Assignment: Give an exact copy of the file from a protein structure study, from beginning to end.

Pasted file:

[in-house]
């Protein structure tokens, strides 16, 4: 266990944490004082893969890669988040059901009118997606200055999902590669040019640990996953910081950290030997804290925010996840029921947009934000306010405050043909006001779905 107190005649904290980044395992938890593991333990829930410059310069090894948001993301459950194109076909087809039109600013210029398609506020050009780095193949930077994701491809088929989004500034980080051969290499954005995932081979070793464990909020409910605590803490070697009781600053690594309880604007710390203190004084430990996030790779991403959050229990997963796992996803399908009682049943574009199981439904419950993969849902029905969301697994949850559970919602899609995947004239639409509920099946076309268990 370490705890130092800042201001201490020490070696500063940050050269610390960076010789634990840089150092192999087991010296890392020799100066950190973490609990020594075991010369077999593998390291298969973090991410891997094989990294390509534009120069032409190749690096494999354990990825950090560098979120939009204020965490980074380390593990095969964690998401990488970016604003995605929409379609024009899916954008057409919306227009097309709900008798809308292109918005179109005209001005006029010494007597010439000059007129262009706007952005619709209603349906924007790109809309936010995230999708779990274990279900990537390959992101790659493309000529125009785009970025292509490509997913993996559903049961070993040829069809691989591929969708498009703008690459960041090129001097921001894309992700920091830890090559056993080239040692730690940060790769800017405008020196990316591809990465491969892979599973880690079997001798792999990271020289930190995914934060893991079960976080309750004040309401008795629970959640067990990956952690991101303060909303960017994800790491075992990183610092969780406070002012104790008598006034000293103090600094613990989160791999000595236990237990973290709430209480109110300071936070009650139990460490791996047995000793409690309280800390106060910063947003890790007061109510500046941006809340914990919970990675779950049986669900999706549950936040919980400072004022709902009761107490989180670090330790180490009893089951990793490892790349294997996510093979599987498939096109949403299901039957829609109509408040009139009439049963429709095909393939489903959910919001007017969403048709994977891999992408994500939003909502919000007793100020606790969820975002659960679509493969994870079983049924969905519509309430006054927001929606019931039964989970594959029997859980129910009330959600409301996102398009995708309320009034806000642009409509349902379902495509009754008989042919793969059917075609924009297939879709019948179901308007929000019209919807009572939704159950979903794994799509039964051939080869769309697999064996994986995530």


[in-house]
């Protein structure tokens, strides 16, 4: 266990944490004082893969890669988040059901009118997606200055999902590669040019640990996953910081950290030997804290925010996840029921947009934000306010405050043909006001779905 107190005649904290980044395992938890593991333990829930410059310069090894948001993301459950194109076909087809039109600013210029398609506020050009780095193949930077994701491809088929989004500034980080051969290499954005995932081979070793464990909020409910605590803490070697009781600053690594309880604007710390203190004084430990996030790779991403959050229990997963796992996803399908009682049943574009199981439904419950993969849902029905969301697994949850559970919602899609995947004239639409509920099946076309268990 370490705890130092800042201001201490020490070696500063940050050269610390960076010789634990840089150092192999087991010296890392020799100066950190973490609990020594075991010369077999593998390291298969973090991410891997094989990294390509534009120069032409190749690096494999354990990825950090560098979120939009204020965490980074380390593990095969964690998401990488970016604003995605929409379609024009899916954008057409919306227009097309709900008798809308292109918005179109005209001005006029010494007597010439000059007129262009706007952005619709209603349906924007790109809309936010995230999708779990274990279900990537390959992101790659493309000529125009785009970025292509490509997913993996559903049961070993040829069809691989591929969708498009703008690459960041090129001097921001894309992700920091830890090559056993080239040692730690940060790769800017405008020196990316591809990465491969892979599973880690079997001798792999990271020289930190995914934060893991079960976080309750004040309401008795629970959640067990990956952690991101303060909303960017994800790491075992990183610092969780406070002012104790008598006034000293103090600094613990989160791999000595236990237990973290709430209480109110300071936070009650139990460490791996047995000793409690309280800390106060910063947003890790007061109510500046941006809340914990919970990675779950049986669900999706549950936040919980400072004022709902009761107490989180670090330790180490009893089951990793490892790349294997996510093979599987498939096109949403299901039957829609109509408040009139009439049963429709095909393939489903959910919001007017969403048709994977891999992408994500939003909502919000007793100020606790969820975002659960679509493969994870079983049924969905519509309430006054927001929606019931039964989970594959029997859980129910009330959600409301996102398009995708309320009034806000642009409509349902379902495509009754008989042919793969059917075609924009297939879709019948179901308007929000019209919807009572939704159950979903794994799509039964051939080869769309697999064996994986995530």